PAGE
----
In the movie The bitter life, based on the novel by Luciano Bianciardi and interpreted by Ugo Tognazzi, the protagonist to avenge the death of the miners from Grosseto wants to blow up the Pirellone, where the headquarters of the mine owners resided. a cinematic fiction that increases the symbolic value of the Pirellone. At that time the headquarters of Montedison, owner of the mines in question, was located in the building where today there is the American consulate. Curiously, that palace was also designed by Ponti. Bianciardi embodied a different form of emigration, the intellectual one. Just think of journalism: how many Neapolitan, Sicilian and Parma journalists are there in the Milanese newspapers? We were all in Jamaica, there was no age difference and there was a solidarity that is unthinkable today. Just as an example, mixing with someone like Giangiacomo Feltrinelli was normal. Then he didn’t come again because everyone was asking him for money. And Lucas smiles amused.

I remember a man looking out the door. Candidly he tells us: “I am a poet and I come from Sicily”. The next day he had already found work. Other years, other worlds: the cultural industry was looking for intelligence. There was an energy full of utopias, fantasy and commitment. But above all we confronted each other, we also fought fiercely. And all together we grew up. Milan was then a free port. this is the wealth of Milan, it has always been: also thanks to the contribution of many southerners. Already in 1946 a kind of Free Republic founded on culture was formed in Milan. In those years they frequented the trattorias and cafes of Brera Guttuso, De Santis, Lizzani, Pontecorvo, Murialdi, Dova, Crippa, Quasimodo, not to mention all the others who remained in the shadows.

Other memories: There were the small rites: the inaugurations of the galleries, the avant-garde, the Piccolo Teatro. Of course, it can be discussed and Giorgio Strehler’s productions on Bertolt Brecht made me laugh, but there was a great cultural richness. Also thanks to captains of industry who had understood. There were very few, of course, but just think of Pirelli for its extraordinary and innovative graphic production….

What remains of that Milan today? Lucas warns: I answer with a question: where have you ever seen a painter like Lucio Fontana buying avant-garde works, by unknown young painters like then Castellani, Manzoni, Nanda Vigo? They were young artists and he supported them… There was the desire and the idea to change. I say this without rhetoric. Milan was a city where solidarity prevailed, essentially reformist with a very Catholic socialism, which spread a new myth and a different slogan of acceptance: “You are southern, but you want to work. And then it’s fine with me ”. It must be said that out of the myth of the commander he was born in panetun life was very hard and no one has ever told about it except some director, like Olmi, or Visconti in Rocco and his brothers.

The eyes of those who know how to look: I can only speak as a photographer: I see that in all these years many things have changed. New rights have been affirmed: of workers, of women, of the family. Anthropologically changed the inhabitant of the city. All that was the myth and history of the industry shattered and led to a dissolving of certainties, bringing fear. Many pacts have been broken, of human stories and encounters: the family has dissolved, the political parties have dissolved. Skip the trade unions, skip everything. And human relations have failed. Only finance and money remain. What Tognazzi said about it remains The bitter life: i day, i day, i day. Everything was monetized: friendship, intellectual thinking, life. And relationships between people have become very difficult. Even in the communication system, in journalism, in publishing. If you want to live in Milan you must have a very high income. Milan is a city that does not allow you to live in freedom of thought. Today there is a system of individualisms in which the real interest is one: to make money.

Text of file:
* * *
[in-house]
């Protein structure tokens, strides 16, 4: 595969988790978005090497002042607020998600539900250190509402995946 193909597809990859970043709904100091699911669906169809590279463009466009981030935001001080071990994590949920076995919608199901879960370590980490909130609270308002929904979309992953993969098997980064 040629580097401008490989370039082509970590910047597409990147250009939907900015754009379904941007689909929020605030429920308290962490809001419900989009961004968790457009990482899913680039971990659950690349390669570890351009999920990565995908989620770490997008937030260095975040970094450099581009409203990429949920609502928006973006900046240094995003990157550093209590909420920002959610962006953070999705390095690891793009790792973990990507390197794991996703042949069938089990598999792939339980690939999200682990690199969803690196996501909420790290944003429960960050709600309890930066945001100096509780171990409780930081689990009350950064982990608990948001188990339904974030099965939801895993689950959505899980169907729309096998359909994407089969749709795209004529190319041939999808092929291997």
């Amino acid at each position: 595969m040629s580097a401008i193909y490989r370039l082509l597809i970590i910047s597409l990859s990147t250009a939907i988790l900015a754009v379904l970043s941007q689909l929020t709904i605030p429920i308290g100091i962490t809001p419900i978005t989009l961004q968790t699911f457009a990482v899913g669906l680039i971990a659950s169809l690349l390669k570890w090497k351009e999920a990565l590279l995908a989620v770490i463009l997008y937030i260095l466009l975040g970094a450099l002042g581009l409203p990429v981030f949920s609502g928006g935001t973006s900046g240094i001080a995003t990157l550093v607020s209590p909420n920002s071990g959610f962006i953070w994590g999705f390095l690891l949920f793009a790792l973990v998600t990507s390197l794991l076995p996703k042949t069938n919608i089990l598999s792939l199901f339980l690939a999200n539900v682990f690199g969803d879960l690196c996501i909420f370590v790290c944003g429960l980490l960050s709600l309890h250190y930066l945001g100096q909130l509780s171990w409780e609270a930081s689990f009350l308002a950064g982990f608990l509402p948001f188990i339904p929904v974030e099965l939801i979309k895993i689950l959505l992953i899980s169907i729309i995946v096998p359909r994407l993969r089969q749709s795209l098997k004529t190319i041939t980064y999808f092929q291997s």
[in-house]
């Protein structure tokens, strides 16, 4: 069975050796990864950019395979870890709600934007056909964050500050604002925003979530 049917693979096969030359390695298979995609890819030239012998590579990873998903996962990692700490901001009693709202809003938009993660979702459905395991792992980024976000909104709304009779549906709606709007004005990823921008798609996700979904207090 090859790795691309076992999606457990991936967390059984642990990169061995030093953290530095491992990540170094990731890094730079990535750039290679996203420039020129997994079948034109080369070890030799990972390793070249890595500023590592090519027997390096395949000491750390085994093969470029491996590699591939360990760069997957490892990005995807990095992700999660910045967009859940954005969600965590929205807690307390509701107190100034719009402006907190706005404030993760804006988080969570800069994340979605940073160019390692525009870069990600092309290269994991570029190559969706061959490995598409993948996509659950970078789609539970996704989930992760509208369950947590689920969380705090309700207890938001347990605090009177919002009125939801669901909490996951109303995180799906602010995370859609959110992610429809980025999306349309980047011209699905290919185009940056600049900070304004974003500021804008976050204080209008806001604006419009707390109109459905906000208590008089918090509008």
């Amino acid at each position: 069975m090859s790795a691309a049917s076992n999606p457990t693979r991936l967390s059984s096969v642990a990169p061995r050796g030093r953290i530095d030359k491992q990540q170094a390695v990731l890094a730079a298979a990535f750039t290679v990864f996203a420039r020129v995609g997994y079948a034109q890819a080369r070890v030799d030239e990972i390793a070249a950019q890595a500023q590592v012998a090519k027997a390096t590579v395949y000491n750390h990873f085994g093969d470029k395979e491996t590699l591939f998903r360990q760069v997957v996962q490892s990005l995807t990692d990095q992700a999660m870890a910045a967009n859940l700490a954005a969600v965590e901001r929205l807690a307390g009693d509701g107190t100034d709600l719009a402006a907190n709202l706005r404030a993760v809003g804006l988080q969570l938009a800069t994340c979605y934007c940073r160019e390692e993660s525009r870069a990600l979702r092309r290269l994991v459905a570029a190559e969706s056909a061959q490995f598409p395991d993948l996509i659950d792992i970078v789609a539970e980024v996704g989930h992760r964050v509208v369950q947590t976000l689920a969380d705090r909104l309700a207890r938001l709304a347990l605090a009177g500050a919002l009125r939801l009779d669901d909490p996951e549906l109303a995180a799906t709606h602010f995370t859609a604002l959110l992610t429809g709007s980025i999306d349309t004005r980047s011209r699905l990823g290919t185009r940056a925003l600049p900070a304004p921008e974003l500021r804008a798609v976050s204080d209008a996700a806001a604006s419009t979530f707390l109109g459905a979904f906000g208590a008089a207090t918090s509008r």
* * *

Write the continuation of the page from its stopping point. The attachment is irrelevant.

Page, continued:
Something, however, is saved: There are pockets of resistance and also an idea of ​​solidarity: I am thinking of the Milan of these days and of the lines for bread. I am thinking of the increasingly dramatic inequality that our society is experiencing. But I also think of the scene of a singer, Fedez, who hands out envelopes with a thousand euros on board a Lamborghini. So I’m going to reread Dickens: and I wonder where the dignity has gone? The ostentation of wealth really annoying and in this case just out of place. What do we have to do? Are we going back to paternalistic charity, to pietism? Let’s go back to the nineteenth century ?. Of course, everyone has their own idea of ​​solidarity, and everyone has to do their part, of course. Lucas continues: I am simply a photographer and I have tried to give faces to the invisible. Think about it, photography can be a powerful tool of denunciation: remember Lewis Hine who revealed the exploitation of child labor in the American economy. This is to say that there is one thing we all have to defend. The right to social achievements, the rights of every single person, the right to their dignity. Let’s not forget: Milan is a city yet to be discovered. All to tell.

The carreer. The power of a dreamer in reports and books

Dean of Italian photographers, Uliano Lucas (Milan, 1942) made reportage documenting the youth protest, street protests, immigration, industrialization, the devastation of the territory, conditions in prisons and psychiatric hospitals. Note also his war reports and dedicated to the struggles for democracy. Lucas has exhibited his images in the most important museums of the country, in solo exhibitions but also in group shows such as The road, the struggle, the love (with works by Letizia Battaglia and Tano D’Amico) which was held in Fermo until last October 4th. The book production from 1965 to today is also very large: the last book by Uliano Lucas Dreamers and rebels. Photographs and thoughts beyond the sixty-eight (Bompiani, 2018)

December 23, 2020 (change December 23, 2020 | 21:37)